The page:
I have managed to start a new sweater project, though. I'm using a favourite yarn, Rowan Feltted Tweed, and have started a modified version of "Nova Scotia" in a favourite book, Alice Staremore's Fishermen's Sweaters. More about my modifications next time!
Edited to add: of course, there's no such thing as enough knitting.
Monday, 13 September 2010
I'm happy with how it turned out! My friend Elisabeth likes it, so I will give it to her. She and I attended a drop-in bookbinding workshop a couple of nights ago, which was fun. In blurred action here.
There's quite a lot of yarn left, probably enough for a cowl and a pair of cuffs.
Saturday, 11 September 2010
Yesterday I came across a hank of yarn I couldn't resist... Why write a post about that, you may wonder - has that never happened before? Well, two things make this purchase different.
First, I restricted myself to a single hank! (Its weight, 200 grams, may have helped.) Second, I hardly ever buy variegated yarn, but found myself drawn to these soft, muted colours and the gradual shading and blending of them.
I always like the challenge how to display the yarn: choosing shapes, techniques and patterns that will show off the beauty of the material. In this case I thought it would be a good idea to accentuate the fact that it's self-striping by alternating sequences of stocking stitch and reverse stocking stitch. Also, it would help making a hat knitted sideways warm and comfortable, and the short rows would create a nice visual effect too. And possibly it's a way to make up for my English Patient bowl (see previous post), to prove to myself I am capable of succeeding with stripes after all. :-)
Normally, I prefer (understatement!) symmetry, but in this case I actually like it that it will look different from different angles. For a while I toyed with the idea I'd knit it top-down or bottom-up, but decided I'd much rather see the colours in big wedges than in horizontal stripes.
The red yarn in the photo is the provisional cast-on. My plan is to graft the first and last rows for an invisible join.
Edited to add: I bought the yarn at Yllet in Stockholm. It's pure wool and 2-ply, but didn't have a name. Needles: 4 mm/US 6.
Wednesday, 8 September 2010
Hopefully, my bowl won't look quite as much like The English Patient when it isn't upside down... Not that I think I'll keep it anyway - I simply wanted to try the technique.
What I found most rewarding was appreciating workshop teacher Cecilia Levy's skills even more than before. Her show at Kaleido continues until 19 September.
I've started knitting a sweater with some beautiful red - the photo doesn't do it justice at all - wool I bought some time ago. This is a pattern I knitted in 1999, then with blue linen yarn. I think it works with wool as well. It's a modification of a pattern in Uuve Snidare's book "Fiskartröjor" (fishermen's sweaters).
Wednesday, 1 September 2010
I used almost two skeins (100 grams) of Wetterhoff's wool-silk blend Viva and 4 mm needles (US 6) and 3½ mm (US 4) for the border that frames the shawl.
What to knit now? Take care of UFOs (quite a few) or stash (quite a lot)? Buy more yarn?
Anyway, I'm in the mood for cables after a few months of lace galore. (Just checked: six shawls so far this year! It's a good thing I know people who like wearing shawls.)
Sunday, 29 August 2010
Not quite. Less compact! Would you believe it, I managed to cram all the stitches around the shawl onto a single circular needle! Lace is stretchy, of course, but before picking up stitches around this shape I armed myself with three needles, certain I would have to juggle with them and risking my eyes while knitting the lace edging around the shawl.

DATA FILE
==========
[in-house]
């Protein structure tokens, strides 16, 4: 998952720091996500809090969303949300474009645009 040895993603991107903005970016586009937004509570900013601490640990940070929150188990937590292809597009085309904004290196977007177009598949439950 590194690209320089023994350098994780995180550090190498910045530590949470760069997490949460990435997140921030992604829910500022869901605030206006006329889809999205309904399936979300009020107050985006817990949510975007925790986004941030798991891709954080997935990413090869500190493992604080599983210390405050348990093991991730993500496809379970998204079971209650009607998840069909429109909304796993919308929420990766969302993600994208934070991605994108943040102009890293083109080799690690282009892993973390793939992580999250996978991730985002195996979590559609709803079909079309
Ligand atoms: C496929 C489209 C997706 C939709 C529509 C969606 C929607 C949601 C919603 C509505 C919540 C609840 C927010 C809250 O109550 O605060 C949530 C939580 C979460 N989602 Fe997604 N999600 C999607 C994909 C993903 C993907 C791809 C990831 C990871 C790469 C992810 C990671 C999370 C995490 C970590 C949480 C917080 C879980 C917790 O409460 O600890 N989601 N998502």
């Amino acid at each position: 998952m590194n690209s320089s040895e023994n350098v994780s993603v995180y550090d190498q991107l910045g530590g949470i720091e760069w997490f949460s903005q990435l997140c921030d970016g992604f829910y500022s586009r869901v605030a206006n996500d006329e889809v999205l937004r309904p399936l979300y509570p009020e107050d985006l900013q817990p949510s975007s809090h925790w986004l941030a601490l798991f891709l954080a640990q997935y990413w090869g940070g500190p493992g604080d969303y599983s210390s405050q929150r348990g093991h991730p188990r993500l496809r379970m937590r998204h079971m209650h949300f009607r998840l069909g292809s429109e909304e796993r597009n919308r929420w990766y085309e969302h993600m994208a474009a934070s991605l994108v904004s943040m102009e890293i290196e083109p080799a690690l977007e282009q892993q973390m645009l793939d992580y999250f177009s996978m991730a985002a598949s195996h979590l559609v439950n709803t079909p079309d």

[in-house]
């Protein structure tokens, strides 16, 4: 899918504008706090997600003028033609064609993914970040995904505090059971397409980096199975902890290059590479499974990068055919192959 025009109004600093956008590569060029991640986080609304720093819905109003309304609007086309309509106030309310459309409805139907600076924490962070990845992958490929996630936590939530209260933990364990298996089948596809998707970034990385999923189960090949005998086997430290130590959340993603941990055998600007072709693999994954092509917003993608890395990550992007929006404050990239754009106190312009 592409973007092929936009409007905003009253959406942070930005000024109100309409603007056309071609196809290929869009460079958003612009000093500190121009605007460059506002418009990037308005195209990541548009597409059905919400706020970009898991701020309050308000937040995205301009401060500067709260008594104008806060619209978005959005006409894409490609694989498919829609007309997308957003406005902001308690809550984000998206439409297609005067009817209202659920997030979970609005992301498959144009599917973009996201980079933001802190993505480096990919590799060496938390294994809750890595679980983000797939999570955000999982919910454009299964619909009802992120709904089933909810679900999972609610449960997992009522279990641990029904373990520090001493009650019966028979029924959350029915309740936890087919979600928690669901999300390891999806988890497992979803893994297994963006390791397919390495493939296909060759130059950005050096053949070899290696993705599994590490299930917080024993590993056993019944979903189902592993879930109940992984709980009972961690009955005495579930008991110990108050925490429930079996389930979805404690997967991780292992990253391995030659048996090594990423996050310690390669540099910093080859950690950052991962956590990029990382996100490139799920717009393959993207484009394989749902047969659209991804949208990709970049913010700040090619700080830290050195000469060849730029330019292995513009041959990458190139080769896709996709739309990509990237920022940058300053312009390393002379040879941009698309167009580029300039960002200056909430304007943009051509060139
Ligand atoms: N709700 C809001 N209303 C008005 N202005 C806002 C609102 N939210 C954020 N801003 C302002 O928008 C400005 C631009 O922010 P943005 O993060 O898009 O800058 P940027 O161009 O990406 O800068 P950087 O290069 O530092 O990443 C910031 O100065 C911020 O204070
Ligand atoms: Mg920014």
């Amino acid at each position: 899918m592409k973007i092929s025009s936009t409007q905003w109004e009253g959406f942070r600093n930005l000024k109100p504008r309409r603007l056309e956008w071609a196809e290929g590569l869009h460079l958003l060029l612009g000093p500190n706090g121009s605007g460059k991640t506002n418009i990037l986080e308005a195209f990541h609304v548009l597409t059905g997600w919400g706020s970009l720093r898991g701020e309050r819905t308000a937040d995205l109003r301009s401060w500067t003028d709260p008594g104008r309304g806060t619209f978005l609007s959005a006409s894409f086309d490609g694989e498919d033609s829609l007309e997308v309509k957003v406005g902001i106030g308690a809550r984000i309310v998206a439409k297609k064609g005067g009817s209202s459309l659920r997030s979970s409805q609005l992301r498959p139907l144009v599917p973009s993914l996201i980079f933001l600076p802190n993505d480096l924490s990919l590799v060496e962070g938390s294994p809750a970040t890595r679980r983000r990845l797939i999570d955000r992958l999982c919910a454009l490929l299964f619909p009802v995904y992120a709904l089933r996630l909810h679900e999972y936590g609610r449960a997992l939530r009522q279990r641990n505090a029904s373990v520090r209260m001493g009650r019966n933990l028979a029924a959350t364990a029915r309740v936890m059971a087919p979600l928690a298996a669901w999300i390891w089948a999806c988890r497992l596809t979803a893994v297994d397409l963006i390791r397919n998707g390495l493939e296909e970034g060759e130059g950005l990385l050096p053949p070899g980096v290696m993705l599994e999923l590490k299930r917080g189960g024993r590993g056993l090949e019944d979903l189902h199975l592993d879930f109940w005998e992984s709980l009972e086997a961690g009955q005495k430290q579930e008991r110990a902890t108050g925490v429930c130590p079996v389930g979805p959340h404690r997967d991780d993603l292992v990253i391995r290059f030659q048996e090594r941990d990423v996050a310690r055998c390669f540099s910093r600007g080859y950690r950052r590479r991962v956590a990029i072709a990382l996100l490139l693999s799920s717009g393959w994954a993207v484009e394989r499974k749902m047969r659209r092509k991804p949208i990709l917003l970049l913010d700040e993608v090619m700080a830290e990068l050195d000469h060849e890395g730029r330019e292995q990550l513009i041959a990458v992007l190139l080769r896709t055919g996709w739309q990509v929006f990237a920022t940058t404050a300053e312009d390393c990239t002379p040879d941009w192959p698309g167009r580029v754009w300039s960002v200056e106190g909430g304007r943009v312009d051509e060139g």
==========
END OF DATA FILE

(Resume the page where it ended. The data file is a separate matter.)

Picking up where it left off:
The pattern is a modification of an edging in Jane Sowerby's Victorian Lace Today, my Lace Bible.
Last week a Norwegian book I'd sent for arrived, wonderful Usynlege trådar i strikkekunsten ("Invisible threads in the art of knitting") by Annemor Sundbö, who was at the knitting camp I attended a few weeks ago.
Now, I know I'm being really immature, that I should focus on what a treasure the book is with its wealth of patterns and pictures and texts about different aspects of the socio-cultural history of knitting, and on what a great writer and lecturer Sundbö is. I know my Norwegian neighbours must be sick and tired of Swedes' childish comments. I know that words that look identical often have different meanings, even in closely related languages.
However... (You could see that word coming!) The cover does make me laugh. The name of the publishing house would always look, say, rather suggestive to Swedish eyes. Next to a well-worn mitten I'd say it's perfectly mind-boggling.
Thursday, 19 August 2010
There have been so many knitting-related activities since my last post that I haven't found the time to blog about them. (Well, quite a lot of non-knitting activities have kept me from blogging too... Work, for example. ) I finished the second Kungsängslilja vest a few weeks ago and am happy with how it turned out. For a while I was worried the back of the neck wouldn’t be wide enough, but adding neck gussets (something I learnt from Alice Starmore’s Fishermen’s Sweaters) did the trick.
I spent the very last days of my vacation, August 5-8, at a knitting camp held at Väddö to the north of Stockholm. The very start was auspicious, as I got to sit next to Stickigt on the bus. We first met at a knitting camp in 2006 (the first one I attended) and have met a few times since then. It was a treat seeing other blogging knitter friends again, like Marias garnhändelser, Sannstick, Tålamodspåsen, Stickor o spån and En till. (Links to their blogs in column to the right), as well as non-blogging knitter friends I’ve made the past few years. Fortunately, there was time to make some new friends too – one of the many advantages of spending a few days together!
The workshops I attended were excellent. First there was Estonian mitten patterns taught by Estonian designer Riina Tomberg. Then a whole day with designer idol Britt-Marie Christoffersson, testing different finishing touches. Would you believe it, she had prepared her workshop by knitting a square for each participant to work with so we wouldn’t have to waste time. I added a border to it, a kind of frill, and tried different kinds of fringes (photo here). I also tested one of her patterns in all the combinations possible with three colours (photo here). Isn't it fascinating what a difference it makes simply moving colours around?